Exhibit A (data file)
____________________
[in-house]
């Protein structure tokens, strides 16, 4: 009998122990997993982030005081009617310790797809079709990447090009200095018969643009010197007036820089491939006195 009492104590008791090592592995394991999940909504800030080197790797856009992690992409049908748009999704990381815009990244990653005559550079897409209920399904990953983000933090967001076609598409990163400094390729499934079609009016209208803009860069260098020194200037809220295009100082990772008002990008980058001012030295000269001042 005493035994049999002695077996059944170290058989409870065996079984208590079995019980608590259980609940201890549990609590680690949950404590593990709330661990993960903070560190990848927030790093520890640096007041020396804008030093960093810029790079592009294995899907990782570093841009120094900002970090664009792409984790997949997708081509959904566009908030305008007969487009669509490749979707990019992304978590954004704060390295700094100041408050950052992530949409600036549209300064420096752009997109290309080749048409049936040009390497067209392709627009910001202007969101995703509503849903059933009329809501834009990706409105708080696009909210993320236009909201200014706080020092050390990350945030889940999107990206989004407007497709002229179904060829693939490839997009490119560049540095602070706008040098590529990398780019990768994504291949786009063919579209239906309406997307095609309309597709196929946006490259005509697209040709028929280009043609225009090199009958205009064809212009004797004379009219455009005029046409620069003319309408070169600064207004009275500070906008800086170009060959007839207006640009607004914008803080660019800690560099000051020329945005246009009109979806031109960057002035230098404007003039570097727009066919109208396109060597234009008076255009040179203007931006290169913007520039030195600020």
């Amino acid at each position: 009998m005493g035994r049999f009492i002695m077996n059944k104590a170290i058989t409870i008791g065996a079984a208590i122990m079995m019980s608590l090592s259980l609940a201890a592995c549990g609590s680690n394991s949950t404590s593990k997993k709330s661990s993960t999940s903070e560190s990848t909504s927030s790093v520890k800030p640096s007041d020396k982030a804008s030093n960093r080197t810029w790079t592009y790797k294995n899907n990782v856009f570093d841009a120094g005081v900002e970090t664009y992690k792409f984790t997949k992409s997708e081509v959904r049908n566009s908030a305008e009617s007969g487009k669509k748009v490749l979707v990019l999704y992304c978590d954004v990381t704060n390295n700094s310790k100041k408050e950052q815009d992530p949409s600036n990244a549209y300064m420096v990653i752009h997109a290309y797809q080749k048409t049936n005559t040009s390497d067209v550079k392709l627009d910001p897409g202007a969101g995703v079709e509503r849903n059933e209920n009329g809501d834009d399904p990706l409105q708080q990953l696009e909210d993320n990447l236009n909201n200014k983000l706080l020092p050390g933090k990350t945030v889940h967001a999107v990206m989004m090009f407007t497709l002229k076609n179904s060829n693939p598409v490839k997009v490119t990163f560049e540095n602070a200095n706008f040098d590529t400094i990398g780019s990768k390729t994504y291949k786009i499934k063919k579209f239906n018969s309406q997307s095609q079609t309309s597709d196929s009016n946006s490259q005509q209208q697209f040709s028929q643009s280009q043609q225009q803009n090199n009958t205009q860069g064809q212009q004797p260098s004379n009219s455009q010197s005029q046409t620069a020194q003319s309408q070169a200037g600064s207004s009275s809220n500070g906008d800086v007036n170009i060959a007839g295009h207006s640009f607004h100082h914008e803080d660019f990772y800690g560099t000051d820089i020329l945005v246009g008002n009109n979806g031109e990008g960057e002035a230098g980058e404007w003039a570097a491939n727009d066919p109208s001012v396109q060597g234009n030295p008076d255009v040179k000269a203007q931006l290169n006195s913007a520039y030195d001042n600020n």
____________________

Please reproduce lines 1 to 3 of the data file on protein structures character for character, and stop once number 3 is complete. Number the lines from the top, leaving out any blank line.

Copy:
[in-house]
């Protein structure tokens, strides 16, 4: 009998122990997993982030005081009617310790797809079709990447090009200095018969643009010197007036820089491939006195 009492104590008791090592592995394991999940909504800030080197790797856009992690992409049908748009999704990381815009990244990653005559550079897409209920399904990953983000933090967001076609598409990163400094390729499934079609009016209208803009860069260098020194200037809220295009100082990772008002990008980058001012030295000269001042 005493035994049999002695077996059944170290058989409870065996079984208590079995019980608590259980609940201890549990609590680690949950404590593990709330661990993960903070560190990848927030790093520890640096007041020396804008030093960093810029790079592009294995899907990782570093841009120094900002970090664009792409984790997949997708081509959904566009908030305008007969487009669509490749979707990019992304978590954004704060390295700094100041408050950052992530949409600036549209300064420096752009997109290309080749048409049936040009390497067209392709627009910001202007969101995703509503849903059933009329809501834009990706409105708080696009909210993320236009909201200014706080020092050390990350945030889940999107990206989004407007497709002229179904060829693939490839997009490119560049540095602070706008040098590529990398780019990768994504291949786009063919579209239906309406997307095609309309597709196929946006490259005509697209040709028929280009043609225009090199009958205009064809212009004797004379009219455009005029046409620069003319309408070169600064207004009275500070906008800086170009060959007839207006640009607004914008803080660019800690560099000051020329945005246009009109979806031109960057002035230098404007003039570097727009066919109208396109060597234009008076255009040179203007931006290169913007520039030195600020």
């Amino acid at each position: 009998m005493g035994r049999f009492i002695m077996n059944k104590a170290i058989t409870i008791g065996a079984a208590i122990m079995m019980s608590l090592s259980l609940a201890a592995c549990g609590s680690n394991s949950t404590s593990k997993k709330s661990s993960t999940s903070e560190s990848t909504s927030s790093v520890k800030p640096s007041d020396k982030a804008s030093n960093r080197t810029w790079t592009y790797k294995n899907n990782v856009f570093d841009a120094g005081v900002e970090t664009y992690k792409f984790t997949k992409s997708e081509v959904r049908n566009s908030a305008e009617s007969g487009k669509k748009v490749l979707v990019l999704y992304c978590d954004v990381t704060n390295n700094s310790k100041k408050e950052q815009d992530p949409s600036n990244a549209y300064m420096v990653i752009h997109a290309y797809q080749k048409t049936n005559t040009s390497d067209v550079k392709l627009d910001p897409g202007a969101g995703v079709e509503r849903n059933e209920n009329g809501d834009d399904p990706l409105q708080q990953l696009e909210d993320n990447l236009n909201n200014k983000l706080l020092p050390g933090k990350t945030v889940h967001a999107v990206m989004m090009f407007t497709l002229k076609n179904s060829n693939p598409v490839k997009v490119t990163f560049e540095n602070a200095n706008f040098d590529t400094i990398g780019s990768k390729t994504y291949k786009i499934k063919k579209f239906n018969s309406q997307s095609q079609t309309s597709d196929s009016n946006s490259q005509q209208q697209f040709s028929q643009s280009q043609q225009q803009n090199n009958t205009q860069g064809q212009q004797p260098s004379n009219s455009q010197s005029q046409t620069a020194q003319s309408q070169a200037g600064s207004s009275s809220n500070g906008d800086v007036n170009i060959a007839g295009h207006s640009f607004h100082h914008e803080d660019f990772y800690g560099t000051d820089i020329l945005v246009g008002n009109n979806g031109e990008g960057e002035a230098g980058e404007w003039a570097a491939n727009d066919p109208s001012v396109q060597g234009n030295p008076d255009v040179k000269a203007q931006l290169n006195s913007a520039y030195d001042n600020n």